An existing EVgo site in San Jose has become the first of the charging provider’s locations to upgrade to the new generation of higher-powered DC charging equipment. The original two 50 kW chargers have now been replaced with what the company says are 80 kW charging dispensers although they can actually do much more.
Unlike sites being installed by Electrify America and Recargo with liquid-cooled cabling, this upgraded EVgo location is using conventional cabling and connectors rated for up to 200A of current. The previous chargers at the site, next to a Whole Foods Market at 777 The Alameda in San Jose, were rated for 125A.
Somewhat confusingly, existing chargers rated at 100A and 125A are both usually labeled as 50 kW although the 100A units charge many cars slower (because the cars are capable of taking 125) and no cars can actually charge at 50 kW at these chargers.
A more realistic rating for a 100A charger that is limited to 500V is probably 40 kW which is why EVgo’s new rating on its 200A chargers as 80 kW makes sense.
Today, a few car models can already take full advantage of the new units in order to charge at up to 60 percent faster. A car that might have topped-out at 45 kW might now be able to charge at around 70 kW. However many cars on the road will not see an improved charging rate or only a partial improvement due to their own vehicle electrical and battery pack limitations.
Existing cars that can take full or near-full advantage of faster charging at this new EVgo site include the Kia Soul EV, Hyundai Ioniq Electric, and Jaguar I-PACE.
The Chevrolet Bolt EV can take partial advantage by boosting its charge rate by about 20 percent from 45 kW at 125A to about 54 kW at 150A.
Other car models arriving later this year that can charge faster on the new equipment will include the Kia Niro EV, Hyundai Kona Electric which should both charge at a peak of around 70 kW.
The recently announced Nissan LEAF PLUS will also charge at near 70 kW although it’s capable of a peak rate of 100 kW on newer charging cables that are not yet available from suppliers.
Only the Audi e-tron SUV arriving this spring will be substantially limited at 200A and be able to charge a lot faster at a location with liquid-cooled cabling that can do 300A or more.
With older equipment, the charging dispenser included the actual charger power electronics but in the new generation of equipment this is often moved into a separate cabinet.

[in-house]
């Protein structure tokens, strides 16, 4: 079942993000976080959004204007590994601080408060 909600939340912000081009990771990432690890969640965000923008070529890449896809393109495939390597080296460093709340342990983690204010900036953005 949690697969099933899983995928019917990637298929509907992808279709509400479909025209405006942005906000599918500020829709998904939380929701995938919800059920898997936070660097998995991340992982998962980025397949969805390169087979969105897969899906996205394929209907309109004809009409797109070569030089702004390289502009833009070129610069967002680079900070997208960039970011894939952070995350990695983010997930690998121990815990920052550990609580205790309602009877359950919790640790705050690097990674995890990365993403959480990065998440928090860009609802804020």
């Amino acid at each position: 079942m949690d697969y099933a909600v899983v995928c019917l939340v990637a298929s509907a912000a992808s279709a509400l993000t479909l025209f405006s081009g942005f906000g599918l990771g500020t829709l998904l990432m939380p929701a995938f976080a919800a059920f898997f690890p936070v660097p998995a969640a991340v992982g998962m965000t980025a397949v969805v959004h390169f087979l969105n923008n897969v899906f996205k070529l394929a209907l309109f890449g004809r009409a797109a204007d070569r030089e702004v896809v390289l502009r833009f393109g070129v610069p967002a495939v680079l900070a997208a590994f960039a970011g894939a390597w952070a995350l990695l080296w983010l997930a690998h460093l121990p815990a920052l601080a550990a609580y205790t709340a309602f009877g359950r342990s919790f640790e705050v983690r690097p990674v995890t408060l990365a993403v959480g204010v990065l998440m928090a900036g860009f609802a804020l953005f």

At this new Whole Foods Market location there are two charging cabinets each of which support two charging dispensers for a total of four charging spaces.
Although EVgo is identifying the charging dispensers as 80 kW they are actually capable of much more, according to the company.
The two dispensers attached to each charging cabinet are actually configured to dynamically split power depending on whether both dispensers are in use and how much power is being drawn by the connected vehicles.
Because the conventional cables are limited to 200A, the power splitting capability won’t be evident with today’s cars that are designed with battery packs that charge at less than 500V. In the future, some cars like the Porsche Taycan (due in 2020) will be designed to charge at around 800V which is twice the charging voltage of today’s cars.
See also: How does 800V charging work?
When a Taycan is plugged in at one of the new San Jose charging spaces it should be able to draw up to around 160 kW at 200A if the other charging space using the same charging cabinet is not in use.
That’s impressive, but at a 350 kW charger the Taycan and similar future EVs like the Porsche Cross Turismo can charge even faster.
An advantage of EVgo’s approach using conventional cables in urban charging is that most cars will be able to charge “fast enough”, the cost of equipment is lower, spare parts are more easily available, and without the liquid cooling the equipment might be more reliable. The cables also might be easier for drivers to use.
EVgo does have an earlier site originally designed for high-powered charging in Baker, California. It’s 150 kW and greater liquid-cooled charging equipment was recently installed after protracted delays.